More than five years have passed since Warren Buffett publicly proclaimed that he was buying American stocks for his personal account. The announcement came as investors were fearful of a complete financial meltdown and just a few months before stocks found a bottom. While many people doubt how much farther the bull market will run, Buffett is still bullish on America.
The Oracle of Omaha recently released his annual letter to shareholders. Berkshire Hathaway’s (NYSE:BRKA) gain in net worth during 2013 totaled $34.2 billion as per-share book value jumped 18.2 percent. Over the past 49 years, or since the present management took over, Berkshire’s book value has increased from $19 per share to an astounding $134,973, representing a rate of 19.7 percent compounded annually. A large amount of money is being deployed in America to ensure future gains.
In 2013, Buffett completed acquisitions of two large American companies. In fact, Berkshire spent $18 billion to purchase all of NV Energy and a major interest in H.J. Heinz. “Both companies fit us well and will be prospering a century from now,” Buffett wrote. Berkshire now owns 8.5 companies that would be in the Fortune 500 if they were standalone businesses — “only 491.5 companies to go.”
Berkshire’s subsidiaries spent a record-breaking $11 billion on plant and equipment last year. Interestingly, about 89 percent of that money was spent in the United States. “Though we invest abroad as well, the mother lode of opportunity resides in America,” said Buffett. Including Heinz, Berkshire’s yearend employment also reached a new record of 330,745, up 42,283 from the prior year.
In additional to the plant and equipment investments, Berkshire raised its stakes in each of its top four equity holdings. Shares were added to Wells Fargo (NYSE:WFC), Coca-Cola (NYSE:KO), American Express (NYSE:AXP), and International Business Machines (NYSE:IBM). These four American giants had unrealized gains of $39 billion at yearend, and their earnings continue to add billions to Berkshire’s bottom line each year.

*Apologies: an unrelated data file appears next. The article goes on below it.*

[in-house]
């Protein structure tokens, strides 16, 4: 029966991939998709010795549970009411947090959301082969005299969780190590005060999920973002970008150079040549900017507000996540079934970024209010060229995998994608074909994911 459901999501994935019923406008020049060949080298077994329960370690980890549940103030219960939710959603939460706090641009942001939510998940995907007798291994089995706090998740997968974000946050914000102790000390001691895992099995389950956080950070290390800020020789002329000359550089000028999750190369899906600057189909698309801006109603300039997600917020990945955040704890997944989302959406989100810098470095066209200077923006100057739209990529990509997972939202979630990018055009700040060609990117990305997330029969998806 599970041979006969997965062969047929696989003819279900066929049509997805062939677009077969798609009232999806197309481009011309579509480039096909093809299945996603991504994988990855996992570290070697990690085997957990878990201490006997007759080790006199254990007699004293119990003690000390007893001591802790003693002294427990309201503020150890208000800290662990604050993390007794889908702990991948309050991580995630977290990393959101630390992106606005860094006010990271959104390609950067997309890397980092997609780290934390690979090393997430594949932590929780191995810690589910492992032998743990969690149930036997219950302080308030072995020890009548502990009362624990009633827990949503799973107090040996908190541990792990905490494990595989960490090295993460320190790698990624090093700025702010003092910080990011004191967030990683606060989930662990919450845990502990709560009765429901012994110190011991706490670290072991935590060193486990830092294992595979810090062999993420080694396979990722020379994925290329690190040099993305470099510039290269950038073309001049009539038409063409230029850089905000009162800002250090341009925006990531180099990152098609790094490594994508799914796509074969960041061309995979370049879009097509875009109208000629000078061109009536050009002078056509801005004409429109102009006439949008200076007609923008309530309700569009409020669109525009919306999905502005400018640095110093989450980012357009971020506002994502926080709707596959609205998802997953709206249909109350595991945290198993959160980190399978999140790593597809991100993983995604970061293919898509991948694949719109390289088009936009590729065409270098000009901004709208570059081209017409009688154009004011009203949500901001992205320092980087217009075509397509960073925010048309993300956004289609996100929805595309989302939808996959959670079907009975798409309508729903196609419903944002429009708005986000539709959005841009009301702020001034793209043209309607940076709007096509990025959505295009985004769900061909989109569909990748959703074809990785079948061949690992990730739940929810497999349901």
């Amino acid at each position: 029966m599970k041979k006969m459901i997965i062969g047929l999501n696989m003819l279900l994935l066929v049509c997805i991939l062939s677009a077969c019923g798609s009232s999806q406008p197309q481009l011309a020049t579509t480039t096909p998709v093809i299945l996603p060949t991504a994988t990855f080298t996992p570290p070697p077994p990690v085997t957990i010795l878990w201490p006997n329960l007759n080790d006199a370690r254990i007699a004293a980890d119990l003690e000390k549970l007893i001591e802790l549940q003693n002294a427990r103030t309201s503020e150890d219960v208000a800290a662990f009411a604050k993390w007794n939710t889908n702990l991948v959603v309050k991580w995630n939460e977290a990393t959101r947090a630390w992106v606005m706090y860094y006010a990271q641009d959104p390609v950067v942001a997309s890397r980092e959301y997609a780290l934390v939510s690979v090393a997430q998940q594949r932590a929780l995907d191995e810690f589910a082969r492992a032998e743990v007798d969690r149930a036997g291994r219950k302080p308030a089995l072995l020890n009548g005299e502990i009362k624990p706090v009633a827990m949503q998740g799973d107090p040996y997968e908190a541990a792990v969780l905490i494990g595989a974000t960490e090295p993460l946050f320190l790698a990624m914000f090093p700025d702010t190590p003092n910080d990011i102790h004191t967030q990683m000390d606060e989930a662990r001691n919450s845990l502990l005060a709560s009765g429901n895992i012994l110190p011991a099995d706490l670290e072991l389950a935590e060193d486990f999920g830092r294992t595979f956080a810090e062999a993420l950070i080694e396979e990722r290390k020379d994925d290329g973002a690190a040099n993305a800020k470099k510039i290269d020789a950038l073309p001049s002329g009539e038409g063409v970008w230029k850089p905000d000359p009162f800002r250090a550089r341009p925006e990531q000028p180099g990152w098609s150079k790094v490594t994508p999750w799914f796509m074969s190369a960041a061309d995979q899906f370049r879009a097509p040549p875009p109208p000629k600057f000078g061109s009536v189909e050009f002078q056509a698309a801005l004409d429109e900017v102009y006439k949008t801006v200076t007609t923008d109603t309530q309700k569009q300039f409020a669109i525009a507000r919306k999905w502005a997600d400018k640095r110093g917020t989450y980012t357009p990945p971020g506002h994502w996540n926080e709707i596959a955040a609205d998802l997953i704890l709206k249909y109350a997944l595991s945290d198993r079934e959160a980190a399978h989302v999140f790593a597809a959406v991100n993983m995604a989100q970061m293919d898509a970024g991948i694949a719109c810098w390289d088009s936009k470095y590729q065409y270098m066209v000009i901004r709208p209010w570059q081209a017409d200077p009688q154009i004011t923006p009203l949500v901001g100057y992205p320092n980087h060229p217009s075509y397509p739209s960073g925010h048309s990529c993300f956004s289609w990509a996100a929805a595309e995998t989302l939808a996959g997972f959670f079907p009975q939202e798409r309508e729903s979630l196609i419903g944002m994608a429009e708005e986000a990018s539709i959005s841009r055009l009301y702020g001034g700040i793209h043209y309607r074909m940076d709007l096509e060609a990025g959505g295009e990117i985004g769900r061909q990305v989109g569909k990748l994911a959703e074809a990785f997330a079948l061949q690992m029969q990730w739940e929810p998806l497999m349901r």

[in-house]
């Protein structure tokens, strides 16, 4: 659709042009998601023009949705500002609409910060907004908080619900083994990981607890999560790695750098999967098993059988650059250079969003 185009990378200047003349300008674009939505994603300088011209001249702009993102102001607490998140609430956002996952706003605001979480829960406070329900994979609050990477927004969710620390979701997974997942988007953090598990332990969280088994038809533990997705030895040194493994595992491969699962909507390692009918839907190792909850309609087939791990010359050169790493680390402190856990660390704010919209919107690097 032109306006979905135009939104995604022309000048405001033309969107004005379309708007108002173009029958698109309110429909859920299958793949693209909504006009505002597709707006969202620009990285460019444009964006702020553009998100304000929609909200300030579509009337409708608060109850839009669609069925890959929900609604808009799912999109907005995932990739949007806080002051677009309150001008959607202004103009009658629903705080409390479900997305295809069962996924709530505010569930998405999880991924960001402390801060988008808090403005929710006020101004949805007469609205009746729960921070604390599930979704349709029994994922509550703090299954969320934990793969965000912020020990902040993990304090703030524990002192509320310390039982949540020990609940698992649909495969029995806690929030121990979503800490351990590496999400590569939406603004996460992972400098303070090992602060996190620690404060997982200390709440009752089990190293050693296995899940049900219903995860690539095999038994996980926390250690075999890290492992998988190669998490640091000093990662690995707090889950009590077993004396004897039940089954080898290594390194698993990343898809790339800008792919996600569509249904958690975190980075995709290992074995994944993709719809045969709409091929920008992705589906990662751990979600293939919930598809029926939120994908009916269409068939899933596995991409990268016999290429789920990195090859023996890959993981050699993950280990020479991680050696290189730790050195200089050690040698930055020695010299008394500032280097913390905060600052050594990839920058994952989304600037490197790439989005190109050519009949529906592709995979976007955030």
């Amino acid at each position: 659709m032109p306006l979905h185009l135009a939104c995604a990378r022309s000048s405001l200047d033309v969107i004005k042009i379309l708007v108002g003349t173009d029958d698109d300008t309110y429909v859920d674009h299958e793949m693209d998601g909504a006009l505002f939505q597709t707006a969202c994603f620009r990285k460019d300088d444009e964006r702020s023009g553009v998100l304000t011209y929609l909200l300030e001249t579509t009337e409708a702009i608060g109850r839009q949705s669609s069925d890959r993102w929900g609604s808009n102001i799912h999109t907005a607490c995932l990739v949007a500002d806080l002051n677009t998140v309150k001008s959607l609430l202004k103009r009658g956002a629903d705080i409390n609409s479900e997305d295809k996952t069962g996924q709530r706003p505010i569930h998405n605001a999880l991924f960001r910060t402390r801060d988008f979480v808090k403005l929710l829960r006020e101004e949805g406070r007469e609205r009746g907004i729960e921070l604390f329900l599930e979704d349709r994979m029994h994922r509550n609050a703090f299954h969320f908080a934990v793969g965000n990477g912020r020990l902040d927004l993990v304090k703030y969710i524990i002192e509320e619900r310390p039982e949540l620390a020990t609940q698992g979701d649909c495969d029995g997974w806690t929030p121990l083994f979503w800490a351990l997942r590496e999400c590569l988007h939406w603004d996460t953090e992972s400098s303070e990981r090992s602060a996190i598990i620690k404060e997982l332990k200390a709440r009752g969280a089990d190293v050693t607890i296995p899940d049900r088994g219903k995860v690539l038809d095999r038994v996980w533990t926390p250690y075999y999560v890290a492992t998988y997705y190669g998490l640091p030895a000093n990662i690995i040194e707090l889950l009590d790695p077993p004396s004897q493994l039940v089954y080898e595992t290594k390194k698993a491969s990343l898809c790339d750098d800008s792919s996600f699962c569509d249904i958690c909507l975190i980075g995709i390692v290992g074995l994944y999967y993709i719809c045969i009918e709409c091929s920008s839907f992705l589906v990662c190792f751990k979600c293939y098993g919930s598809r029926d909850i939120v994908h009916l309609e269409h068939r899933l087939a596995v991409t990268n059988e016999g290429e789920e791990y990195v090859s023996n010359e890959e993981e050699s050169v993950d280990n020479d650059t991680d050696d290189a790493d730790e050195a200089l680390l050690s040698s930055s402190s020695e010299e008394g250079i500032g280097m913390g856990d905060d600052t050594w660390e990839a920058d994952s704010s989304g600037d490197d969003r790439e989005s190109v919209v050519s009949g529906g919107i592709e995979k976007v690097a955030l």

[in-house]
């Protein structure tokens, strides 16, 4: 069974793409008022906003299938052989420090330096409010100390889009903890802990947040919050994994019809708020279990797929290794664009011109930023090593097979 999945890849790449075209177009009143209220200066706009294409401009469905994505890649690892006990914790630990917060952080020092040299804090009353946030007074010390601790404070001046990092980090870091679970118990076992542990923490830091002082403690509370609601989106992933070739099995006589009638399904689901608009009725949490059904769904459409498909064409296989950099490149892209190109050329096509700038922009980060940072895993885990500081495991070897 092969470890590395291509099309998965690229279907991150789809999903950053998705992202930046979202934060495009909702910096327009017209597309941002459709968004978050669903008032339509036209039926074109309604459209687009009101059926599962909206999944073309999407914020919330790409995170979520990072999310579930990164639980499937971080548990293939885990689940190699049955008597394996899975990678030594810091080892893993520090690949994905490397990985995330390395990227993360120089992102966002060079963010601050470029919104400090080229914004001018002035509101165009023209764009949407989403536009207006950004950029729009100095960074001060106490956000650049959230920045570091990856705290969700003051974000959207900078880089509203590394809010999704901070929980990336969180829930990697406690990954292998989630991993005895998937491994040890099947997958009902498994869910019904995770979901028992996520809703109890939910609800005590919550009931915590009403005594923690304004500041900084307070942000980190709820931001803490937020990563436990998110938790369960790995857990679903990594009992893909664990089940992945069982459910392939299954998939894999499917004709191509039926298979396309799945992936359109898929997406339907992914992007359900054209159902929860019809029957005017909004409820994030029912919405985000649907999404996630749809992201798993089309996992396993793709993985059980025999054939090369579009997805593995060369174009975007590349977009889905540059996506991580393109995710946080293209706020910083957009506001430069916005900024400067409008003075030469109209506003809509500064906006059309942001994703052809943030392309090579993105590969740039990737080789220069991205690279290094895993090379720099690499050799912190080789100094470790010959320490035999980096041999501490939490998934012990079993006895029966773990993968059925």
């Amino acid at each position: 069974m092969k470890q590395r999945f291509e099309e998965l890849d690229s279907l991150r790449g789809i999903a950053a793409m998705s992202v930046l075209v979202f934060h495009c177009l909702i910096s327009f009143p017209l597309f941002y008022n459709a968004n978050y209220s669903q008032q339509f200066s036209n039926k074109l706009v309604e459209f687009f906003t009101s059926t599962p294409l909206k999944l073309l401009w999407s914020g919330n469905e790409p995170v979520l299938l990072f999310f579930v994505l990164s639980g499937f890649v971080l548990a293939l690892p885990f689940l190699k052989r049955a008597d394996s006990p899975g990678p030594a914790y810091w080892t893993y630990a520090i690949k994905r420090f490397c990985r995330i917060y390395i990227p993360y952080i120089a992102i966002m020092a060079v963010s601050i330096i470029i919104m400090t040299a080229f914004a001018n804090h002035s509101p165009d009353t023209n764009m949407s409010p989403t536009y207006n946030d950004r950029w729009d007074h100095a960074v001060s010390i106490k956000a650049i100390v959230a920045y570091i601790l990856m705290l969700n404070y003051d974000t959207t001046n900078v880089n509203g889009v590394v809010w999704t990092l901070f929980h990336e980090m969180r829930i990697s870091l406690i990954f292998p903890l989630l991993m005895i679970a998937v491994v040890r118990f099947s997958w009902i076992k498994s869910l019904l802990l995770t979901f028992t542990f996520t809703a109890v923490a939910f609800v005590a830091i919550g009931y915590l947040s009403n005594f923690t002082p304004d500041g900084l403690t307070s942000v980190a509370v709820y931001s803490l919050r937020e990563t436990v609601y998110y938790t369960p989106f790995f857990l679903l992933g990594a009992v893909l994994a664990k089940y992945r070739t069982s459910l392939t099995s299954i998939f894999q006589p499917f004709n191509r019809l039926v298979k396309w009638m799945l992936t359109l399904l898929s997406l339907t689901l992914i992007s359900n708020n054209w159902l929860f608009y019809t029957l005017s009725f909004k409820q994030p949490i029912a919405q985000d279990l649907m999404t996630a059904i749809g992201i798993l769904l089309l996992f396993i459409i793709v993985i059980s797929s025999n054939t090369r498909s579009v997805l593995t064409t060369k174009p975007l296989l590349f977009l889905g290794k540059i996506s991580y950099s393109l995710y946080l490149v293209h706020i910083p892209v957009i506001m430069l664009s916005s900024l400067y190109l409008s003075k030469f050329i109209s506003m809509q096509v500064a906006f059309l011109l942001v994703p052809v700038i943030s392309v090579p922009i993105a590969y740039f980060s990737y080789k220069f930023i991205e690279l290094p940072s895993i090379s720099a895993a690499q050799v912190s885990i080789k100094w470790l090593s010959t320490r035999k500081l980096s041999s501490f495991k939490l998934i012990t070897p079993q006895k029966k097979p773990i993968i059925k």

“Going by our yearend holdings, our portion of the ‘Big Four’s’ 2013 earnings amounted to $4.4 billion,” said Buffett. “In the earnings we report to you, however, we include only the dividends we receive — about $1.4 billion last year. But make no mistake: The $3 billion of their earnings we don’t report is every bit as valuable to us as the portion Berkshire records. The earnings that these four companies retain are often used for repurchases of their own stock — a move that enhances our share of future earnings — as well as for funding business opportunities that usually turn out to be advantageous.”
There is also one major equity position that investors should not overlook. Berkshire has the option to purchase 700 million shares of Bank of America (NYSE:BAC) at any time prior to September 2021 for $5 billion. At the end of 2013, these shares were worth $10.9 billion, effectively making the bank Berkshire’s fifth-largest equity investment. According to the annual letter, Berkshire will likely purchase the shares just before expiration.
Late in 2009, Berkshire agreed to buy Burlington Northern Santa Fe (BNSF) as the Great Recession paralyzed many investors. It was Berkshire’s largest purchase in company history and Buffett’s “all-in wager on the economic future of the United States.” BNSF carries about 15 percent of all inter-city freight and moves more ton-miles of goods than anyone else. Buffett and Charlie Munger have always considered a bet on ever-rising U.S. prosperity to be “very close to a sure thing.”
“Indeed, who has ever benefited during the past 237 years by betting against America? If you compare our country’s present condition to that existing in 1776, you have to rub your eyes in wonder,” said Buffett. “And the dynamism embedded in our market economy will continue to work its magic. America’s best days lie ahead.”
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